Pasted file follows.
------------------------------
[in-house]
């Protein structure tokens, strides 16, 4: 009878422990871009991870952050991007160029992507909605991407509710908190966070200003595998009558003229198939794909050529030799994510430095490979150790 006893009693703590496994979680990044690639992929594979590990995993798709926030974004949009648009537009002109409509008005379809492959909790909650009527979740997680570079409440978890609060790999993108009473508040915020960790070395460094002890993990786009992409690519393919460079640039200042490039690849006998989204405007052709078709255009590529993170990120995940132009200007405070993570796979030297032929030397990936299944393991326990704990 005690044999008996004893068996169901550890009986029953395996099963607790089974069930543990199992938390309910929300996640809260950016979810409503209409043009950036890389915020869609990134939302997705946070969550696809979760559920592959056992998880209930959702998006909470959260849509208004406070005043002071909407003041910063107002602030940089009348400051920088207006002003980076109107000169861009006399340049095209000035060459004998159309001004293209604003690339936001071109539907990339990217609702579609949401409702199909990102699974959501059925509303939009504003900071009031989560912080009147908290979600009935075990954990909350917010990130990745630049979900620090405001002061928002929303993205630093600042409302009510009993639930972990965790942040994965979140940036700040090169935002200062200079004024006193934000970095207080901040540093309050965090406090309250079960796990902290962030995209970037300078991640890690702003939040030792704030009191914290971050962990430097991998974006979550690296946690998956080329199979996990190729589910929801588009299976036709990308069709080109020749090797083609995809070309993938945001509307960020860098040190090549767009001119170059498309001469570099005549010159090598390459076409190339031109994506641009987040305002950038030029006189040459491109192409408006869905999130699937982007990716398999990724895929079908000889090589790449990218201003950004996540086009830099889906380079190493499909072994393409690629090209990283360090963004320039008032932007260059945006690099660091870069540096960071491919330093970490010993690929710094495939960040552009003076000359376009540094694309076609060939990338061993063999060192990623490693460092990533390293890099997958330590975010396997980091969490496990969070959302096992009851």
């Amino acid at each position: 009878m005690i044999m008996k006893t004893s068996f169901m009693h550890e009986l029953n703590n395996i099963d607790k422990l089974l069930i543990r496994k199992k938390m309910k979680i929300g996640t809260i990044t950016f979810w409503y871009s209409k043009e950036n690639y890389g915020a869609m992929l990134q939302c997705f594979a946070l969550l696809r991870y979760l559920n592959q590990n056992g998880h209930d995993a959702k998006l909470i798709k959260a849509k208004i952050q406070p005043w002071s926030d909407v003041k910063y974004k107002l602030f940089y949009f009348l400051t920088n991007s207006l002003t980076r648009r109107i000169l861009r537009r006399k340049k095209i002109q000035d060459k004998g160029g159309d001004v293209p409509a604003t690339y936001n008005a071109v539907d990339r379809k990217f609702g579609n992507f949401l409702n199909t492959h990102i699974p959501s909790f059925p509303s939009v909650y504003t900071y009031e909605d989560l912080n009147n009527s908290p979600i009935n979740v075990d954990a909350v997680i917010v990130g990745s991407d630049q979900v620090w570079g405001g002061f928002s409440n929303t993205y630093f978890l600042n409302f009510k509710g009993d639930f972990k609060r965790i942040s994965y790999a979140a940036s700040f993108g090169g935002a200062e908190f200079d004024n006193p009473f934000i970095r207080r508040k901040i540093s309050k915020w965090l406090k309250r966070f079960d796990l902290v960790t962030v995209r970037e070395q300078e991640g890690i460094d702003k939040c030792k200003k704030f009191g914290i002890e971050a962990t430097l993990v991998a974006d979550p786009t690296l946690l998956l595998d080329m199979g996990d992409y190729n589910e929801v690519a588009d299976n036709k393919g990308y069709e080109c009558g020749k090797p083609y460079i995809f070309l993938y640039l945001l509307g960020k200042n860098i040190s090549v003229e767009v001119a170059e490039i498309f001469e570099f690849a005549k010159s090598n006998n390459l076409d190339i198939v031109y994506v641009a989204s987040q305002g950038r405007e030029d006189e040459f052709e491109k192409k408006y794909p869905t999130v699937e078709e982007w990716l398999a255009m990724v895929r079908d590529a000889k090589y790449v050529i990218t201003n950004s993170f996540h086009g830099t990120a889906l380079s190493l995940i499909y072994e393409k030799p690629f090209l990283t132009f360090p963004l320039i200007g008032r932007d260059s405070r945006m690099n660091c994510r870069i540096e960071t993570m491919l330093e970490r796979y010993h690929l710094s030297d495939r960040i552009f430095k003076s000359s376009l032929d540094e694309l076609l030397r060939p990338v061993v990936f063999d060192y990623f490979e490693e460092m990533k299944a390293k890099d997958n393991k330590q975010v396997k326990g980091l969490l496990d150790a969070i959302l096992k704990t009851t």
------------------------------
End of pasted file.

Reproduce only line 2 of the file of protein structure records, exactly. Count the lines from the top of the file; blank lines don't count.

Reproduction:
């Protein structure tokens, strides 16, 4: 009878422990871009991870952050991007160029992507909605991407509710908190966070200003595998009558003229198939794909050529030799994510430095490979150790 006893009693703590496994979680990044690639992929594979590990995993798709926030974004949009648009537009002109409509008005379809492959909790909650009527979740997680570079409440978890609060790999993108009473508040915020960790070395460094002890993990786009992409690519393919460079640039200042490039690849006998989204405007052709078709255009590529993170990120995940132009200007405070993570796979030297032929030397990936299944393991326990704990 005690044999008996004893068996169901550890009986029953395996099963607790089974069930543990199992938390309910929300996640809260950016979810409503209409043009950036890389915020869609990134939302997705946070969550696809979760559920592959056992998880209930959702998006909470959260849509208004406070005043002071909407003041910063107002602030940089009348400051920088207006002003980076109107000169861009006399340049095209000035060459004998159309001004293209604003690339936001071109539907990339990217609702579609949401409702199909990102699974959501059925509303939009504003900071009031989560912080009147908290979600009935075990954990909350917010990130990745630049979900620090405001002061928002929303993205630093600042409302009510009993639930972990965790942040994965979140940036700040090169935002200062200079004024006193934000970095207080901040540093309050965090406090309250079960796990902290962030995209970037300078991640890690702003939040030792704030009191914290971050962990430097991998974006979550690296946690998956080329199979996990190729589910929801588009299976036709990308069709080109020749090797083609995809070309993938945001509307960020860098040190090549767009001119170059498309001469570099005549010159090598390459076409190339031109994506641009987040305002950038030029006189040459491109192409408006869905999130699937982007990716398999990724895929079908000889090589790449990218201003950004996540086009830099889906380079190493499909072994393409690629090209990283360090963004320039008032932007260059945006690099660091870069540096960071491919330093970490010993690929710094495939960040552009003076000359376009540094694309076609060939990338061993063999060192990623490693460092990533390293890099997958330590975010396997980091969490496990969070959302096992009851």